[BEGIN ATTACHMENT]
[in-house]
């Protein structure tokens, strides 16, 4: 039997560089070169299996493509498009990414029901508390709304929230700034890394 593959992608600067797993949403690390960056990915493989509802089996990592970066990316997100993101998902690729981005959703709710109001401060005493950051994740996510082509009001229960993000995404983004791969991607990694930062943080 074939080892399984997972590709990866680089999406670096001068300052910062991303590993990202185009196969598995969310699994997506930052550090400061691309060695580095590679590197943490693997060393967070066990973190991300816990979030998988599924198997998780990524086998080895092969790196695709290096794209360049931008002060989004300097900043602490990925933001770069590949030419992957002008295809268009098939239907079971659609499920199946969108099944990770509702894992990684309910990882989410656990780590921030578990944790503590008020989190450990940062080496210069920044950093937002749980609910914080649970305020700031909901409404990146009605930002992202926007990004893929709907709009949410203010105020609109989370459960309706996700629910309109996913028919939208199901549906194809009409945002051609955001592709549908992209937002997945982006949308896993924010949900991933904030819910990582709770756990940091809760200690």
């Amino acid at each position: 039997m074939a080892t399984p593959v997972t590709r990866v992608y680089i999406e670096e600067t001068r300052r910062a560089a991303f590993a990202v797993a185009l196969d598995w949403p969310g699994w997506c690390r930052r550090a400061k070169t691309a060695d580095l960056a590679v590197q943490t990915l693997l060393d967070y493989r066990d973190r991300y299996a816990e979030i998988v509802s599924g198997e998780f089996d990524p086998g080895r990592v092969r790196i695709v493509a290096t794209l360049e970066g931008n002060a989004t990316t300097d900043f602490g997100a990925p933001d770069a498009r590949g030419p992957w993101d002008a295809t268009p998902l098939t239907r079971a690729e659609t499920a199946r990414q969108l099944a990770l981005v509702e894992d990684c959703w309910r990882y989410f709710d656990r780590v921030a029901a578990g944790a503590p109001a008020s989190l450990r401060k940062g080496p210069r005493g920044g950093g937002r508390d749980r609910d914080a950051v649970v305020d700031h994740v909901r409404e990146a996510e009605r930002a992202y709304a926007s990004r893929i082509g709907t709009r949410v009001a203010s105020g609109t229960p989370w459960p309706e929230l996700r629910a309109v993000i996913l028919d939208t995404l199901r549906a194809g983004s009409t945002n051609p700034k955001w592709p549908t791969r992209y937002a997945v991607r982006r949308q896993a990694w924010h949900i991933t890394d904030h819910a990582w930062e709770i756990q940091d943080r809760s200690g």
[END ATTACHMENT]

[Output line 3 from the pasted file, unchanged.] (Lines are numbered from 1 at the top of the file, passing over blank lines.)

């Amino acid at each position: 039997m074939a080892t399984p593959v997972t590709r990866v992608y680089i999406e670096e600067t001068r300052r910062a560089a991303f590993a990202v797993a185009l196969d598995w949403p969310g699994w997506c690390r930052r550090a400061k070169t691309a060695d580095l960056a590679v590197q943490t990915l693997l060393d967070y493989r066990d973190r991300y299996a816990e979030i998988v509802s599924g198997e998780f089996d990524p086998g080895r990592v092969r790196i695709v493509a290096t794209l360049e970066g931008n002060a989004t990316t300097d900043f602490g997100a990925p933001d770069a498009r590949g030419p992957w993101d002008a295809t268009p998902l098939t239907r079971a690729e659609t499920a199946r990414q969108l099944a990770l981005v509702e894992d990684c959703w309910r990882y989410f709710d656990r780590v921030a029901a578990g944790a503590p109001a008020s989190l450990r401060k940062g080496p210069r005493g920044g950093g937002r508390d749980r609910d914080a950051v649970v305020d700031h994740v909901r409404e990146a996510e009605r930002a992202y709304a926007s990004r893929i082509g709907t709009r949410v009001a203010s105020g609109t229960p989370w459960p309706e929230l996700r629910a309109v993000i996913l028919d939208t995404l199901r549906a194809g983004s009409t945002n051609p700034k955001w592709p549908t791969r992209y937002a997945v991607r982006r949308q896993a990694w924010h949900i991933t890394d904030h819910a990582w930062e709770i756990q940091d943080r809760s200690g």